However.Example 3. A general nonlinear nonstationary system can be written as where all the nonlinear and variable coefficient terms are included within . This is done because most of the analytical techniques are applicable only for linear stationary systems. Expressing the dependent state variables and independent forcing function as deviations from some normal operating state. (3. For the ith component of the vector. The variable coefficient terms in the original equations are also often treated in a similar manner as the nonlinear terms. (3. demonstration for dealing with systems with embedded statics. written out in detail is given as . the first-order approximation gives The last two summations simply represent matrix multiplication operations.18) as follows: The nonlinear nonstationary terms can be written in a first-order Taylor series expansion about the operating point.16) gives eqn.20). The goal here is to develop a method for linearizing the general nonlinear state variable equations.4 gives a simple. (3. but illustrative. (3. Thus. eqn. . These matrices can be represented symbolically as For example. all systems are nonlinear. gives Substituting these expressions into eqn. linear analysis methods can usually be used for systems analysis in some limited range around some reference state. or where are referred to as Jacobian matrices (evaluated at the reference operating point). Linearization of Nonlinear Systems In general.19) written in matrix notation gives eqn.

are zero.Note also that at the reference operating point. . (3. we have with . The new system matrix for the linearized system becomes matrix operator becomes and the new input . (3. (3. Example 3.23) is often useful even if the original system is linear and stationary. This is true since we have linearized about this condition. one has Now.18) gives This latter expression represents a linearization of the original nonlinear nonstationary system. Note that these matrices are functions of the initial reference operating point.5 illustrates the use of the above expressions. by definition.2 Conversion of 3rd Order System to State Form (General Case) Problem Statement: Given convert this 3rd order linear stationary system to state form. Note also that the perturbation form given in eqn. the initial conditions for the new state vector.20) and (3. Example 3. Problem Solution: Using the recipe given previously. since. . substitution of eqns.22) into eqn.

let's make the following substitutions: .and with Therefore and Example 3.3 Conversion of 3rd Order System to State Form (Usual Case) Problem Statement: Given convert this system to state form. Also show that the eigenvalues of the resultant system matrix are identical to the roots of the characteristic equation associated with the homogeneous solution to the given 3rd-order equation. noting that the RHS does not contain derivatives of u(t). Problem Solution: For this case.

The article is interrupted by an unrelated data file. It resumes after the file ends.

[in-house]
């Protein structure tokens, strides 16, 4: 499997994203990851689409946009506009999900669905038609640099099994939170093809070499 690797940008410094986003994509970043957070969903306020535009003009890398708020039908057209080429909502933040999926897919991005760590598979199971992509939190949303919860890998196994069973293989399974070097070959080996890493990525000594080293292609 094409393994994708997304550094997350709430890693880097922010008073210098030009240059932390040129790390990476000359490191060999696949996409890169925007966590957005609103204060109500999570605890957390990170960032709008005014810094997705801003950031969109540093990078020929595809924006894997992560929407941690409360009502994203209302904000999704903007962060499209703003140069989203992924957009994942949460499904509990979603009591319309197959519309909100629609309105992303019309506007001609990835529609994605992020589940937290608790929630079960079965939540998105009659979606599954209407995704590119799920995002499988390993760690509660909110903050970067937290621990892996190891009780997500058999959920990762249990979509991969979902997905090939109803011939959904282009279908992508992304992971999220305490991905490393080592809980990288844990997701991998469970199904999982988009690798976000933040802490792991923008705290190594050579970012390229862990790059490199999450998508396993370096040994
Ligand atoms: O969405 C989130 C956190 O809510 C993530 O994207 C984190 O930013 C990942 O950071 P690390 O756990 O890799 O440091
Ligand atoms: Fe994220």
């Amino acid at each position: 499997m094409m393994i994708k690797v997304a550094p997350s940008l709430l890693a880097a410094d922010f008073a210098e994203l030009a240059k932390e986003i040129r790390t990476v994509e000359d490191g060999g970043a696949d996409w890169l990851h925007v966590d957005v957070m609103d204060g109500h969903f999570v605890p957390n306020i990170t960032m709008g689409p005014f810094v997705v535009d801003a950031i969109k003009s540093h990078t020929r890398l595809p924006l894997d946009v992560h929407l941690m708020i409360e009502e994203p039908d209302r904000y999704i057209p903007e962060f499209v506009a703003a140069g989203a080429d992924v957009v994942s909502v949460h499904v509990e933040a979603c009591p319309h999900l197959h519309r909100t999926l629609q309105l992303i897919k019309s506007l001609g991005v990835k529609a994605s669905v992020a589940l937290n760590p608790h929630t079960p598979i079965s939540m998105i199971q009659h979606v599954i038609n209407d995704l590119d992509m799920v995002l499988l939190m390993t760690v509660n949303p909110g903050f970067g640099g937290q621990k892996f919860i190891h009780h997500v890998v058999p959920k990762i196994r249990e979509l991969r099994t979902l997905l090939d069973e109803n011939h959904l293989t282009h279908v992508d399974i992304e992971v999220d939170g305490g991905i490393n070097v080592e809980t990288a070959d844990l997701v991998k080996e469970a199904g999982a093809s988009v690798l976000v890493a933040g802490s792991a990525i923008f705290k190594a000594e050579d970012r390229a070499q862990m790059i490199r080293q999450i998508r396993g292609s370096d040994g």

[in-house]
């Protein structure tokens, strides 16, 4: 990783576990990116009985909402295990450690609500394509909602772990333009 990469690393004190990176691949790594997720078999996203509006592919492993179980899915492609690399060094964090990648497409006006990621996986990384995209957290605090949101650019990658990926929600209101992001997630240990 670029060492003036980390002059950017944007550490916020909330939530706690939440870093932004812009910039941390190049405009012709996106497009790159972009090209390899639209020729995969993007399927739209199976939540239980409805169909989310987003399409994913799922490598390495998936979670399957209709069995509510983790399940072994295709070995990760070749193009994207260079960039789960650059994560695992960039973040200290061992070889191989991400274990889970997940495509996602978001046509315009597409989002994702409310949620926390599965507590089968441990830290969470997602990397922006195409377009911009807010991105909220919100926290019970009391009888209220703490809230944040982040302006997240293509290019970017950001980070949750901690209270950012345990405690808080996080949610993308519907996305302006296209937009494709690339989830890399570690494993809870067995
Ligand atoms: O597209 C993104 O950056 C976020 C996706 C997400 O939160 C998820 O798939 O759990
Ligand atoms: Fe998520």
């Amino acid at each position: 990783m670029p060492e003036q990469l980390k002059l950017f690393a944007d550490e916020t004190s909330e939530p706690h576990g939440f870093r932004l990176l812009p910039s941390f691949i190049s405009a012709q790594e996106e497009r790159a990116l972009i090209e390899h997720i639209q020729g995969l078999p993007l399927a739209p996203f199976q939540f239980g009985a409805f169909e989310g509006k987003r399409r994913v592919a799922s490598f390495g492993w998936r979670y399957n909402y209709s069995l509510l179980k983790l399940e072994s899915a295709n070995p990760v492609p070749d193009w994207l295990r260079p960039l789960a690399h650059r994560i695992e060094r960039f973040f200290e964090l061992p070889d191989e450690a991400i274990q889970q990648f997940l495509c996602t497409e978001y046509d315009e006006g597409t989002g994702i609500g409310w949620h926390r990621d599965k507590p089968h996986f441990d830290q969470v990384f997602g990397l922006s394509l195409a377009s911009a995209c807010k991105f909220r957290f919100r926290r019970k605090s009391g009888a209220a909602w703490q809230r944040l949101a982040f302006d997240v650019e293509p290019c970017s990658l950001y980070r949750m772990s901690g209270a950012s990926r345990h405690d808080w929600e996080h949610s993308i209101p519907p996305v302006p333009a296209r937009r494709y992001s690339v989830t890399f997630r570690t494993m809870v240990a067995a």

Thus. the vector can be written as . The eigenvalues of the state matrix for a linear stationary system are identical to the roots of the characteristic equation of the original linear constant coefficient ODE.2. we have Therefore. in general. with Now. giving Also. the eigenvalues of the state matrix are given by and expanding along row 1 gives This is exactly the same result as above. 3. except now. the general expression for the output equation reduces to This case is very similar to that given in Ex. since the solution of interest is y(t) (a single output). is also referred to as the characteristic equation. with only u(t) on the RHS of the defining ODE. recall from Section II that the characteristic equation associated with the homogeneous form of the given equation can be written as Now.or. In addressing the second part of the problem. the three equations for can be put into matrix form. . from the defining equation with .

let or. Linearization of nonlinear systems. 2. (3. Conversion of nth Order Linear Differential Equations (with derivatives) Given the following nth order system. one gets the following SISO matrix representation of eqn.7) and (3. (3.6): . Three specific areas to be addressed are: 1.Conversion to State Form The goal here is to present a recipe for the conversion of certain classes of problems into state form.8). and 3. is defined as Using eqns. State space representation of nth order systems. for the jth state variable or In these expressions. Treatment of mixed algebraic and differential equations.

Putting these expressions into matrix form gives Thus. for RHS = u(t) only).with and Example 3.2 illustrates the use of the above general conversion algorithm. However.3 illustrates this less general. For example. It also highlights the importance of the state matrix in determining the solutions to linear stationary systems. (3. we have and d = 0. Conversion of Mixed Algebraic and Differential Equations The general formulation in eqn. consider the following 2nd order system. This is the standard form. This latter situation is actually the usual situation.e. a linear system can have more than one derivative per equation. giving .1) has only one derivative term in each equation. and it is much easier to visualize and implement the conversion algorithm (since all the are zero except ). a more general form for the state equations for linear stationary systems is Now to put this into standard form. Note that for the special case where the derivatives of the forcing function are not present (i. we simply multiply by . We will focus further on the properties of the state matrix in later subsections. but very common case. Example 3.